Even from your own number men will arise and distort the truth in order to draw away disciples after them. So be on your guard!
The preacher must know the truth, preach the truth and warn against those ideas that oppose the truth.
It’s desperately sad to see Steve Chalke walk away from evangelical truth in his recent statements in support of practising homosexuality, arguing that it is consistent with Biblical Christianity. But what is also culpable is the decision of those at Christianity magazine to promote his ideas in the most public way by letting him open doors in people’s minds, many of whom are vulnerable to dangerous ideas. True, the magazine also presents the biblical evangelical position alongside Chalke’s ideas but in effect, that is to leave two doors open and invite people to decide for themselves.
The defence the editor of the magazine makes is, first, that Steve Chalke has written for the magazine for a number of years
(so it’s the least they could do to give his ideas such a prominent place in this month’s edition?) and secondly
opening up the issues is what this magazine does. We’re evangelical in conviction, but our approach has never been to suppress what others think, whether within or outside of evangelicalism.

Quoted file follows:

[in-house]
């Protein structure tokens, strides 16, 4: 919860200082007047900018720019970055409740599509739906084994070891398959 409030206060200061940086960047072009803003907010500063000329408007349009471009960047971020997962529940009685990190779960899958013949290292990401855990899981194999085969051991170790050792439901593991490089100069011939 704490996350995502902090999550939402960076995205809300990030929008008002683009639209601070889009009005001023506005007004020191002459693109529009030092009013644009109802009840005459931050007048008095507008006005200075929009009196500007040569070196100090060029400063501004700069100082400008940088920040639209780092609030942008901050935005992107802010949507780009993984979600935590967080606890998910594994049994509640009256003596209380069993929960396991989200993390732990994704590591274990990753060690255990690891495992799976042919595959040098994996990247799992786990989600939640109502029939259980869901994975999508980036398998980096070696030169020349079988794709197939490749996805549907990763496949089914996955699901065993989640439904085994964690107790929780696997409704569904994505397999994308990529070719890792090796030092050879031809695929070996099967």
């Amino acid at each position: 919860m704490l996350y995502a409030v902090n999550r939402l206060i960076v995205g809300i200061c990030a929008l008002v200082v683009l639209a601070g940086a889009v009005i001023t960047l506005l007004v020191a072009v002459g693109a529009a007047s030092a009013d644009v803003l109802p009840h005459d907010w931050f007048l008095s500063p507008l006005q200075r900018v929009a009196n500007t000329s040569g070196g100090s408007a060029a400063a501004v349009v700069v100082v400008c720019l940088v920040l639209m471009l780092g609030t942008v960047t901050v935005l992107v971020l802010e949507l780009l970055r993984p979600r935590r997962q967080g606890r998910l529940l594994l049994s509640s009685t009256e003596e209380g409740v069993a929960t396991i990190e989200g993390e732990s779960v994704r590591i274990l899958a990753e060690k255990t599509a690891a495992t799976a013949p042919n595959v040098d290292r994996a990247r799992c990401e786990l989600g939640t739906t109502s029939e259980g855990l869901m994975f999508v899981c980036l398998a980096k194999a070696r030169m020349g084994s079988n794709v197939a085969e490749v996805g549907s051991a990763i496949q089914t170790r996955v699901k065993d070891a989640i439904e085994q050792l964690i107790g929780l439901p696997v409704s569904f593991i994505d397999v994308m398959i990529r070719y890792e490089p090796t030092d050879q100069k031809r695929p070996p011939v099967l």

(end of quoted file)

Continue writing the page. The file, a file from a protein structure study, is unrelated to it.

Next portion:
I hope you notice the emotive choice of words. If it is an act of ‘suppression’ to silence false teaching then the same charge applies to Jesus and the apostles who spend considerable time not only refusing to promote dangerous ideas but actively speaking out against them.
Christianity magazine has decided to leave open the door that Chalke has walked through, and their rationale is that they have opened another door in an alternative and more traditional point of view presented by Greg Downes. What this all amounts to is opening two doors and inviting people to decide for themselves which they will walk through. One door leads to life and the other, death. One must be closed and locked, but that will only happen if you are prepared to preach the negatives.
In a powerful and moving post Julia Huisman (Director of Communications at Bethel Church in Crown Point, Indiana) and Tammy Johnston (Director of Women’s Ministries at Bethel Church) offer their testimony as a comfort and hope for all those dealing with past sexual sin and the guilt that lives on.
Who would want to go on living for ever? Only He who has never grown old:
A child kicks his legs rhythmically through excess, not absence, of life. Because children have abounding vitality, because they are in spirit fierce and free, therefore they want things repeated and unchanged. They always say, “Do it again”; and the grown-up person does it again until he is nearly dead. For grown-up people are not strong enough to exult in monotony. But perhaps God is strong enough to exult in monotony. It is possible that God says every morning, “Do it again” to the sun; and every evening, “Do it again” to the moon. It may not be automatic necessity that makes all daisies alike; it may be that God makes every daisy separately, but has never got tired of making them. It may be that He has the eternal appetite of infancy; for we have sinned and grown old, and our Father is younger than we.
G.K. Chesteron, Orthodoxy